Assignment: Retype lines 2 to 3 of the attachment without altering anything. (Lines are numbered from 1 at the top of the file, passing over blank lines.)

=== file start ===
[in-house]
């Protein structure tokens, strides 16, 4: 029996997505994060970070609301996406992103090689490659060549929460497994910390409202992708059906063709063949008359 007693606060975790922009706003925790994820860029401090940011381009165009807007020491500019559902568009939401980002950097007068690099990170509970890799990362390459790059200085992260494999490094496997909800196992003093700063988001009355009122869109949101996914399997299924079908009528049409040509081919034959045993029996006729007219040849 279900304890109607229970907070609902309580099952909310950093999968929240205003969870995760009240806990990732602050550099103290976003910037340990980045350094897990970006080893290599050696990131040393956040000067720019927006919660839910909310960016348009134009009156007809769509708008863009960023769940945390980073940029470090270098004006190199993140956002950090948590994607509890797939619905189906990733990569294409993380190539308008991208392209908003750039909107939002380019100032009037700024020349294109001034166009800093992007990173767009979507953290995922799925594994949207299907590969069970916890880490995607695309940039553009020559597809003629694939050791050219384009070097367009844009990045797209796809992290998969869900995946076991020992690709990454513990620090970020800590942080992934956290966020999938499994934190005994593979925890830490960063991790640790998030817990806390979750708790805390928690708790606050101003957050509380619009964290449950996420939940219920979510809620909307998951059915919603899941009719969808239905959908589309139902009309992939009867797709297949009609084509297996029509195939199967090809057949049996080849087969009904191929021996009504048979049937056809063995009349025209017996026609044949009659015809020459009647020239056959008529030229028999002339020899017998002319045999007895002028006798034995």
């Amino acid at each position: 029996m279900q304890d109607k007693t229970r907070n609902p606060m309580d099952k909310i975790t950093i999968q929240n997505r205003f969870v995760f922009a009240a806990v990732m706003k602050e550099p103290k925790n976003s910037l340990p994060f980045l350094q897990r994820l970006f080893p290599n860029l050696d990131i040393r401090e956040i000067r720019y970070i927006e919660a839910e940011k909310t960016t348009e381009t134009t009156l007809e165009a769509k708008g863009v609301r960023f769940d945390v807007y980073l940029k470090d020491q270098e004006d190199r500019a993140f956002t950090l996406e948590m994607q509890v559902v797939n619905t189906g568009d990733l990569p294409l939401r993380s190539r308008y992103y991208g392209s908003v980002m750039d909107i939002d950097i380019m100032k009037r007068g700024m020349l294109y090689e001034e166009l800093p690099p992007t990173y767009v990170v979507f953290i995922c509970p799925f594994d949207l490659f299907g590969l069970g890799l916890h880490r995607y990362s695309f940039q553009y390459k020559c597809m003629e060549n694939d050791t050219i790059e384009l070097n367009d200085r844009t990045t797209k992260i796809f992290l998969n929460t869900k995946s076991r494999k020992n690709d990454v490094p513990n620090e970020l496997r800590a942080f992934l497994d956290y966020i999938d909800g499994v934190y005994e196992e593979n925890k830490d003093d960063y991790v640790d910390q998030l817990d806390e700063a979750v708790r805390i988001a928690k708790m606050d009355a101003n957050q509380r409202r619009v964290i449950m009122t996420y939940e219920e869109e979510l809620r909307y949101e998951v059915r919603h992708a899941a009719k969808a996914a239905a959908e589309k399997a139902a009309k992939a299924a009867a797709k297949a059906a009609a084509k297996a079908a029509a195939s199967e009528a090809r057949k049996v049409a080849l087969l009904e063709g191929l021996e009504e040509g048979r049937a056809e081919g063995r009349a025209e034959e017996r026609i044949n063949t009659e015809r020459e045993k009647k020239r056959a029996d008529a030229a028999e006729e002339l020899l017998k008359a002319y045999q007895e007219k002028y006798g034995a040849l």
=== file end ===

């Protein structure tokens, strides 16, 4: 029996997505994060970070609301996406992103090689490659060549929460497994910390409202992708059906063709063949008359 007693606060975790922009706003925790994820860029401090940011381009165009807007020491500019559902568009939401980002950097007068690099990170509970890799990362390459790059200085992260494999490094496997909800196992003093700063988001009355009122869109949101996914399997299924079908009528049409040509081919034959045993029996006729007219040849 279900304890109607229970907070609902309580099952909310950093999968929240205003969870995760009240806990990732602050550099103290976003910037340990980045350094897990970006080893290599050696990131040393956040000067720019927006919660839910909310960016348009134009009156007809769509708008863009960023769940945390980073940029470090270098004006190199993140956002950090948590994607509890797939619905189906990733990569294409993380190539308008991208392209908003750039909107939002380019100032009037700024020349294109001034166009800093992007990173767009979507953290995922799925594994949207299907590969069970916890880490995607695309940039553009020559597809003629694939050791050219384009070097367009844009990045797209796809992290998969869900995946076991020992690709990454513990620090970020800590942080992934956290966020999938499994934190005994593979925890830490960063991790640790998030817990806390979750708790805390928690708790606050101003957050509380619009964290449950996420939940219920979510809620909307998951059915919603899941009719969808239905959908589309139902009309992939009867797709297949009609084509297996029509195939199967090809057949049996080849087969009904191929021996009504048979049937056809063995009349025209017996026609044949009659015809020459009647020239056959008529030229028999002339020899017998002319045999007895002028006798034995």
């Amino acid at each position: 029996m279900q304890d109607k007693t229970r907070n609902p606060m309580d099952k909310i975790t950093i999968q929240n997505r205003f969870v995760f922009a009240a806990v990732m706003k602050e550099p103290k925790n976003s910037l340990p994060f980045l350094q897990r994820l970006f080893p290599n860029l050696d990131i040393r401090e956040i000067r720019y970070i927006e919660a839910e940011k909310t960016t348009e381009t134009t009156l007809e165009a769509k708008g863009v609301r960023f769940d945390v807007y980073l940029k470090d020491q270098e004006d190199r500019a993140f956002t950090l996406e948590m994607q509890v559902v797939n619905t189906g568009d990733l990569p294409l939401r993380s190539r308008y992103y991208g392209s908003v980002m750039d909107i939002d950097i380019m100032k009037r007068g700024m020349l294109y090689e001034e166009l800093p690099p992007t990173y767009v990170v979507f953290i995922c509970p799925f594994d949207l490659f299907g590969l069970g890799l916890h880490r995607y990362s695309f940039q553009y390459k020559c597809m003629e060549n694939d050791t050219i790059e384009l070097n367009d200085r844009t990045t797209k992260i796809f992290l998969n929460t869900k995946s076991r494999k020992n690709d990454v490094p513990n620090e970020l496997r800590a942080f992934l497994d956290y966020i999938d909800g499994v934190y005994e196992e593979n925890k830490d003093d960063y991790v640790d910390q998030l817990d806390e700063a979750v708790r805390i988001a928690k708790m606050d009355a101003n957050q509380r409202r619009v964290i449950m009122t996420y939940e219920e869109e979510l809620r909307y949101e998951v059915r919603h992708a899941a009719k969808a996914a239905a959908e589309k399997a139902a009309k992939a299924a009867a797709k297949a059906a009609a084509k297996a079908a029509a195939s199967e009528a090809r057949k049996v049409a080849l087969l009904e063709g191929l021996e009504e040509g048979r049937a056809e081919g063995r009349a025209e034959e017996r026609i044949n063949t009659e015809r020459e045993k009647k020239r056959a029996d008529a030229a028999e006729e002339l020899l017998k008359a002319y045999q007895e007219k002028y006798g034995a040849l």